Reviewed by: Andrew Robertson

"A bewitching thing."

There's a particular way of looking out the window, a rest of the head against the head rest. A weariness, a moment of changing focus. It might be another type of Ford, but it is passage and passenger, driver and driven. Under darkening skies the grass waves slowly. Fresh shadows are cast by that hurricane lamp. Constraint, protection.

It's not a one-sided conversation, but they're talking in different directions. "whatever it is we're doing here" is something we will find out. Footsteps and fidgeting, a smallness of gesture. In the dark of the woods we get depth from the sense of the interior light. Other interiors. Other lights.

It might be a grave. Flowers in the wound in the earth, petals against that rectangular chasm. It isn't. It's eggshells, lost in something that might be a drain. No less a set of places of transition, a parallel of liminality, a depiction of decay and detritus that's an accident of pattern-recognition. A folding chair through the quiet woods.

The figure ahead is a painting, a silhouette. The radio is not the only silence between mother and daughter. This is hypnotic, haunting, spellbinding. This is sensational, literally so, from the smell of 3am to the opening and closing song. Cold Tea Syndrome by Lung Dart repeats a refrain about how time keeps moving, and we can feel it throughout. Chelsea Grace and Lorraine Hudson bring a chemistry to the central relationship that brings flesh to a film that is at once woods and trees. Both have mostly short film credits that I can find, but acting is more often a question of moments than marathons. This is full of them, shake of hands and heads, repose and respite. There's a moment in a car lit from above, followed by one lit from below. Hair picked out in the abstract ovoid of a passenger window, roof and door and headliner and headlight all off, obscured, a dark egg of absence against a forest of implication. A torch in hand, light pulsing past the bones and veins and jewelry, a warm glistening. There's a shot soon after that could hang on a wall. An eccentric imbalance, orbital, the eyes of the car reflected in the damp tarmac, a figure contrasted against the grey green of the early morning verge, a telegraph pole off-set against the sundered sky.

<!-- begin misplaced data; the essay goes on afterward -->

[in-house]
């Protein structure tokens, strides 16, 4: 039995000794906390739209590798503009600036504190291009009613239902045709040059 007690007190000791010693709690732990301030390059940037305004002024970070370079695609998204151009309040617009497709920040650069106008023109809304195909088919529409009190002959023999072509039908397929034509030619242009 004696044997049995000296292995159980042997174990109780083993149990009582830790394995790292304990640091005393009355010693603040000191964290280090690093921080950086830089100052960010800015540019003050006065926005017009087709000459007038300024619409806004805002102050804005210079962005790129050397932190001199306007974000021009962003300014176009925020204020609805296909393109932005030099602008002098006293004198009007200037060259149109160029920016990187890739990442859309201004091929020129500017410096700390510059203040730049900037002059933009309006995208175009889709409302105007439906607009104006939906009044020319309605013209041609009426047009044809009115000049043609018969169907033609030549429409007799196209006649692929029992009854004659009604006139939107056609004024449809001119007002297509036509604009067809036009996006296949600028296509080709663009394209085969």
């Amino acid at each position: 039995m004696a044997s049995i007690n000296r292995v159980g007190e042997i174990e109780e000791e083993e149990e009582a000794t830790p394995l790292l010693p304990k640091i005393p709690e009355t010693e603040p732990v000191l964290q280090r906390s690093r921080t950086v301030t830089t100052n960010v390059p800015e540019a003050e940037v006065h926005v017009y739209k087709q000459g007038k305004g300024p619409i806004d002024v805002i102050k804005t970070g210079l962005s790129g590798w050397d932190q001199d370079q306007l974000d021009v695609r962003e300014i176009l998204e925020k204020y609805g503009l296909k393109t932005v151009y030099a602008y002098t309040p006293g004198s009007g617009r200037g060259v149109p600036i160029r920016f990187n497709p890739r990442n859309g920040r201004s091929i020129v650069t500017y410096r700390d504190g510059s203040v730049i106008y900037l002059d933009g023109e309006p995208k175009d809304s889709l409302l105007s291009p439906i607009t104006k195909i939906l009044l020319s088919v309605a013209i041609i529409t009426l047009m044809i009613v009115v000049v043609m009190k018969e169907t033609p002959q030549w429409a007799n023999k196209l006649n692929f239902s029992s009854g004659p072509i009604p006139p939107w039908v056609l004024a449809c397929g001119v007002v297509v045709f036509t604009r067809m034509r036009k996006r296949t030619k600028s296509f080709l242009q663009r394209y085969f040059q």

Ruby Cedar writes and directs. There's a psychological consultant too, with whom a surname is shared, and through it all a sense of closeness. Lawrence Hector's sound and Eugenia Kamizinova's camera bring to everything a proximity. There's possibly even something in the near handwritten style of the font of the closing credits, the mixture of the personal and the obscured, the need to peer closely. Detail obscured and obscuring detail. The car console tells us it is the fourth of July, but it's a different sort of independence we await in the day. Worth watching, weighing, waiting, wondering. A bewitching thing.

Reviewed on: 05 May 2022
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The fractured relationship between a mother and daughter in crisis.

Director: Ruby Cedar

Year: 2021

Country: UK


GSFF 2022

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